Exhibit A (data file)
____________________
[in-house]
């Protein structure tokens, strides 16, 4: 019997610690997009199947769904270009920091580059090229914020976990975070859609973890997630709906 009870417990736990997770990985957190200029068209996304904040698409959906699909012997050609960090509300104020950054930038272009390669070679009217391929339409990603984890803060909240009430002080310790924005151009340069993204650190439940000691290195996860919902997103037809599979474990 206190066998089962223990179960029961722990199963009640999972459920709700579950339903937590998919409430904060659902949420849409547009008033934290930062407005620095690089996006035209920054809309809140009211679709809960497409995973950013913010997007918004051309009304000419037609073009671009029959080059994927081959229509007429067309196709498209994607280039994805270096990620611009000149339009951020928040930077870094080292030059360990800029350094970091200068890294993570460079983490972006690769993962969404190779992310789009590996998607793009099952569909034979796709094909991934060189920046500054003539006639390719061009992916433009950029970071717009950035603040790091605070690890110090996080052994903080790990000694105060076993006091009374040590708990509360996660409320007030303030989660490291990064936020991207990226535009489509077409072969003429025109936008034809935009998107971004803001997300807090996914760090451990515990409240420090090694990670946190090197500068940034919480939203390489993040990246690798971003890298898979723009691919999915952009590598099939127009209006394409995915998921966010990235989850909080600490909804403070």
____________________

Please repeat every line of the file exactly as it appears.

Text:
[in-house]
């Protein structure tokens, strides 16, 4: 019997610690997009199947769904270009920091580059090229914020976990975070859609973890997630709906 009870417990736990997770990985957190200029068209996304904040698409959906699909012997050609960090509300104020950054930038272009390669070679009217391929339409990603984890803060909240009430002080310790924005151009340069993204650190439940000691290195996860919902997103037809599979474990 206190066998089962223990179960029961722990199963009640999972459920709700579950339903937590998919409430904060659902949420849409547009008033934290930062407005620095690089996006035209920054809309809140009211679709809960497409995973950013913010997007918004051309009304000419037609073009671009029959080059994927081959229509007429067309196709498209994607280039994805270096990620611009000149339009951020928040930077870094080292030059360990800029350094970091200068890294993570460079983490972006690769993962969404190779992310789009590996998607793009099952569909034979796709094909991934060189920046500054003539006639390719061009992916433009950029970071717009950035603040790091605070690890110090996080052994903080790990000694105060076993006091009374040590708990509360996660409320007030303030989660490291990064936020991207990226535009489509077409072969003429025109936008034809935009998107971004803001997300807090996914760090451990515990409240420090090694990670946190090197500068940034919480939203390489993040990246690798971003890298898979723009691919999915952009590598099939127009209006394409995915998921966010990235989850909080600490909804403070």